Figures 13A, 13B, and 13C are sectional view of a cleaning material with micro-pyramids in Figure 9B for cleaning the interior, and contact area of the vacuum and suction pickup tools of the pick-and-place assembly;

Figure 14A is an example of a vacuum collet before cleaning using the cleaning device; and

Figure 14B is an example of the vacuum collet after cleaning using the cleaning device.

Detailed Description of One or More Embodiments

This disclosure particularly applicable to a device, mechanism, and method for regular and consistent cleaning of the aperture, nozzle, and contacting surfaces of a pick-and-place apparatus and the pick-up tools of automated or manual semiconductor device handling machines and it is in this context that the disclosure will be described. It will be appreciated, however, that the device, mechanism and method has greater utility since it may be used to clean any device that has an aperture, nozzle, and contacting surfaces that become clogged or dirty over time with various materials, it can also be used to clean or refurbish other pick-up tools of automated or manual semiconductor device handling machines and the device, mechanism and method may be implemented using variations of the embodiments disclosed below that are still within the scope of the disclosure. For example, the below disclosed cleaning device and method may be used to clean a pick-and-place apparatus of a SMT (surface mount technology) component placement machine used for placing of broad range of electronic components, like capacitors, resistors, integrated circuits onto the PCBs. Furthermore, the cleaning material used for the above cleaning may be below described embodiments, but may also be other variations of the cleaning device that would be within the scope of the disclosure.

In one example use, the pick-and-place apparatus, the vacuum pick-up tool, or the suction pick-up tool may be periodically cleaned with tacky elastomeric cleaning materials (generally the cleaning material in the various embodiments described below) installed onto a surrogate device, various substrates, in a designated location in the tool, or in-tool carriers that can be used to predictably clean and maintain the performance of the vacuum apertures as well as maintain the required cleanliness of the contact surface for maximum vacuum force during pick-up. A contact portion of the tool/machine (pick-up tool or pick and place apparatus or a pick and place apparatus for SMT components or a pick and place for packaged devices) that contacts the component/device/IC, etc. being handled may be cleaned using the cleaning material in which the contact element/portion may be, for example, one or more vacuum apertures, one or more nozzles, one or more suction cups, one or more suction inlets, one or more vacuum collets, and vacuum pick-up tools connected to semiconductor device handling machines. In addition to the above pick and place apparatus, the cleaning device and method may also be used for pick-and- place assembly of die attach machines or flip-chip bonder machines. The cleaning material, device, mechanism, and method can be used to refurbish the pick-and-place apparatus within manual, semi-automated, and automated semiconductor device handling machines without requiring unscheduled down-time for maintenance. An example of a vacuum collet before cleaning with debris on the collet contact surfaces is shown in Figure 14A and described below and an example of the same vacuum collet after cleaning using the disclosed cleaning device is shown in Figure 14B and described below.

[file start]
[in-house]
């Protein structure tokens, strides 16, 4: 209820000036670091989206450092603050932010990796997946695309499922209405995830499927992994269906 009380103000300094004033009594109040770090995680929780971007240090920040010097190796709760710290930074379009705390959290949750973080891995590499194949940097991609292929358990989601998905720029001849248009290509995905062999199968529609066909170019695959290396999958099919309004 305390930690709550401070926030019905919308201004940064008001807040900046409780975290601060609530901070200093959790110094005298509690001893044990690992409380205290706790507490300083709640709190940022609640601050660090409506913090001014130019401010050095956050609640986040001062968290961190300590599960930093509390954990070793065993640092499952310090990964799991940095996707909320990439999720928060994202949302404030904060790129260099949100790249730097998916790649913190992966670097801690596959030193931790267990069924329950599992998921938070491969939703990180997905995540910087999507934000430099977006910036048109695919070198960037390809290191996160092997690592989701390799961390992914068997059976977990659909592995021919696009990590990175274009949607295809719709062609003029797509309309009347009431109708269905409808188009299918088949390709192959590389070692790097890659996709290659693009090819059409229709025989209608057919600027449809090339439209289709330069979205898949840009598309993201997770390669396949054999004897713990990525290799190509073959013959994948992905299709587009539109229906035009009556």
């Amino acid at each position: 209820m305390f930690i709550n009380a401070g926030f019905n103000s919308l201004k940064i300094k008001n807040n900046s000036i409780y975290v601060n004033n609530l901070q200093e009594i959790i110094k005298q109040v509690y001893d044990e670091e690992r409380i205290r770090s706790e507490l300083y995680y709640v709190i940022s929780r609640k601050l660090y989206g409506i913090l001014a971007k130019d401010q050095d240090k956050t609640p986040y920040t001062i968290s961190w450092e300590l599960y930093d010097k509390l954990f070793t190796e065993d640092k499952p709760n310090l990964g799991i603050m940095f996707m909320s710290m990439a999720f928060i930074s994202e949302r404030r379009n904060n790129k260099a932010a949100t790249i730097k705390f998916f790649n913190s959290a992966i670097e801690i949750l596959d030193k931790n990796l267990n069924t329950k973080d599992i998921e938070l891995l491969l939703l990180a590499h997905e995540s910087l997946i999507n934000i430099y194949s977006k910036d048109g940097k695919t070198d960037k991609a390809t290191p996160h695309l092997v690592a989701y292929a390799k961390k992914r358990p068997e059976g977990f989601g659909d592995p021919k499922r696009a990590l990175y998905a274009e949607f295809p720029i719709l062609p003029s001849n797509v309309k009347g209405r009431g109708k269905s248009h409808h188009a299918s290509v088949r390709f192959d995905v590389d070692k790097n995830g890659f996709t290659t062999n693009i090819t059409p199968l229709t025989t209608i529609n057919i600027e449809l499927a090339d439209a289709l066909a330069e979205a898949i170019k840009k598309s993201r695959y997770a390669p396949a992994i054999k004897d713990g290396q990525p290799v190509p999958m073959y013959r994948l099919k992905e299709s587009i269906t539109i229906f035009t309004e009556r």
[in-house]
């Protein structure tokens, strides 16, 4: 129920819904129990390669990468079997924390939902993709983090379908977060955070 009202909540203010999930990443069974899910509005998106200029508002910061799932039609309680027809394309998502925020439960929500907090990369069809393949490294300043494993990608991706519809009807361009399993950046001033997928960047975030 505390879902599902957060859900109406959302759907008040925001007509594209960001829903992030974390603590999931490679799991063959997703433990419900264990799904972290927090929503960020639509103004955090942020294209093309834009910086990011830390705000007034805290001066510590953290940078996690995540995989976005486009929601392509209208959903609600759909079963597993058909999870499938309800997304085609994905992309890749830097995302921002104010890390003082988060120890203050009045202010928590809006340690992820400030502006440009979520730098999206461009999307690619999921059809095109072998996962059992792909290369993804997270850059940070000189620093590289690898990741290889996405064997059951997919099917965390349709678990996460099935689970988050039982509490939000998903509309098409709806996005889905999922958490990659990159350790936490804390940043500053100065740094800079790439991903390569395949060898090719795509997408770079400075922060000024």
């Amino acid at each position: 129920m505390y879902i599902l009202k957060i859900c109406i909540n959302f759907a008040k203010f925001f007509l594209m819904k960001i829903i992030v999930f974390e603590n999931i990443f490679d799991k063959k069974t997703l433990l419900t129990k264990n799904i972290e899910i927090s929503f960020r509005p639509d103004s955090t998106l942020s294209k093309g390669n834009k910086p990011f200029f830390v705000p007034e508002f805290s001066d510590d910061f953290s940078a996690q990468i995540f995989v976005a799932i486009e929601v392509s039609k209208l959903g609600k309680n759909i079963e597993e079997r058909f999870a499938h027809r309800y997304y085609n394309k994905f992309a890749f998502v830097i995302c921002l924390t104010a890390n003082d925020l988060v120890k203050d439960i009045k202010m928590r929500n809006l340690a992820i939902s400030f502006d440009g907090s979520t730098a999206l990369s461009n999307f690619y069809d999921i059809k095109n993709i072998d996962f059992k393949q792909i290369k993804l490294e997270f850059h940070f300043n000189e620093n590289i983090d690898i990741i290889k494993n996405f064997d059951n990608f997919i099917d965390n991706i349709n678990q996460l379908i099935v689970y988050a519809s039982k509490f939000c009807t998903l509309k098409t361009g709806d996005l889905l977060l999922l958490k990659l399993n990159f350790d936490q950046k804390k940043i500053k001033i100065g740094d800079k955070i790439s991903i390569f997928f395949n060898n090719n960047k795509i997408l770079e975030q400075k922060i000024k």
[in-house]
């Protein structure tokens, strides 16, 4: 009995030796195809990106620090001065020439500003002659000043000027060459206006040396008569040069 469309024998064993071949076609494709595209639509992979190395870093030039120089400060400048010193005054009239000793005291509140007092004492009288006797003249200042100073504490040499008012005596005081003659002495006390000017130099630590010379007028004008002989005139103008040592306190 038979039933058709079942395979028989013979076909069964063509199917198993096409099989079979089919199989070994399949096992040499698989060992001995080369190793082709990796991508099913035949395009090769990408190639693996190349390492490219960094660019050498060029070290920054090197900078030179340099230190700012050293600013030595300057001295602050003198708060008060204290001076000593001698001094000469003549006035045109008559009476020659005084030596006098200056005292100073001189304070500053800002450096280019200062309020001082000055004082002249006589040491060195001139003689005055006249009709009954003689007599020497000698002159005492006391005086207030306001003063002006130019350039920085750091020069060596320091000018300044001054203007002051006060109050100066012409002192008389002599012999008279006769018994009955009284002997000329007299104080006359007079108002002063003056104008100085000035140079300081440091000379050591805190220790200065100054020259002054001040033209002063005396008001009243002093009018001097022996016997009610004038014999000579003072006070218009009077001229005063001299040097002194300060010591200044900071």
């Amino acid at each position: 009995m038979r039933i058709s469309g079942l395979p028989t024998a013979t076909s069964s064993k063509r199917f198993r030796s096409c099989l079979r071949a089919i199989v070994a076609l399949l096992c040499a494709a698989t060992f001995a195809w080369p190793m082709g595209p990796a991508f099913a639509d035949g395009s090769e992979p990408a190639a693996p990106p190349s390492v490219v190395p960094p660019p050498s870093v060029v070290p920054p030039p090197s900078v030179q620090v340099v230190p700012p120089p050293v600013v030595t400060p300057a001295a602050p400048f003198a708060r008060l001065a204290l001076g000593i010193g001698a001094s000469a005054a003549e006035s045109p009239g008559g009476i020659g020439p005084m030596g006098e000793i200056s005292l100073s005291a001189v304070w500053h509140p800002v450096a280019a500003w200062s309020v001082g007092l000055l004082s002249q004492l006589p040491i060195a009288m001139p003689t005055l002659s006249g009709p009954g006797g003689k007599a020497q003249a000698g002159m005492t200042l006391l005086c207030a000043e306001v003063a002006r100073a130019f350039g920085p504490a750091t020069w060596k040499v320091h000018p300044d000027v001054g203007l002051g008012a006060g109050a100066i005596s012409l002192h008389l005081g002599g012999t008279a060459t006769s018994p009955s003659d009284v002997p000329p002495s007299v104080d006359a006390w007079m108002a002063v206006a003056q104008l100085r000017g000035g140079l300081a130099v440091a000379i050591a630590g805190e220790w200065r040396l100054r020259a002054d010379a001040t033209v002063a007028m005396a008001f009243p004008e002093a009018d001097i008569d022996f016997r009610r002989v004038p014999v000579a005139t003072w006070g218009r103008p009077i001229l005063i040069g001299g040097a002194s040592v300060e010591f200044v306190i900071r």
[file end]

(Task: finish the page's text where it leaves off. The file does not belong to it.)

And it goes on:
FIGS. 1 A-C illustrate a known automated or manual semiconductor device handling machine (100) having different types of pickup tools (101, 102, and 103) being used for “picking-up” a surface mounted device (107), such as an electronics device or a semiconductor devices.

FIG. 1 A shows a portion of that machine 100 and particularly shows a conical vacuum pickup tool (101) part of the machine that has an inlet/outlet positioned close to the

semiconductor device (107) to pickup and place the semiconductor device (107), FIG. IB shows a suction cup pickup tool (102) with a flexible pad and inlet/outlet positioned close to the semiconductor device (107) to pickup and place the semiconductor device (107) and FIG. 1C shows a multi-sided vacuum collet pickup tool (103) with an inlet/outlet positioned close to the semiconductor device (107) to pickup and place the semiconductor device (107). The vacuum pickup tools (101, 102, and 103) are removably attached to the semiconductor device handling machine so that the pickup tool may be periodically removed for cleaning and/or refurbishing. The vacuum pickup tools (101, 102, and 103) are lowered towards a semiconductor device 107 until contact is made and vacuum can be applied to a surface of the device. The contact surface of the pickup tool also makes contact and vacuums any debris, particles, or contamination (104) (collectively“debris”) that are present on the surface of the semiconductor device as represented for illustration purposes with the black dashes along the surface of the semiconductor device since the actual debris, particles, or contamination may be of any shape or size and made of various different materials. For example, the debris on the devices that are pick-and-placed could be metallic-flakes, mold-compound fragments, solder residuals, leftover solder flux, particles from other devices, dust created during handling, etc.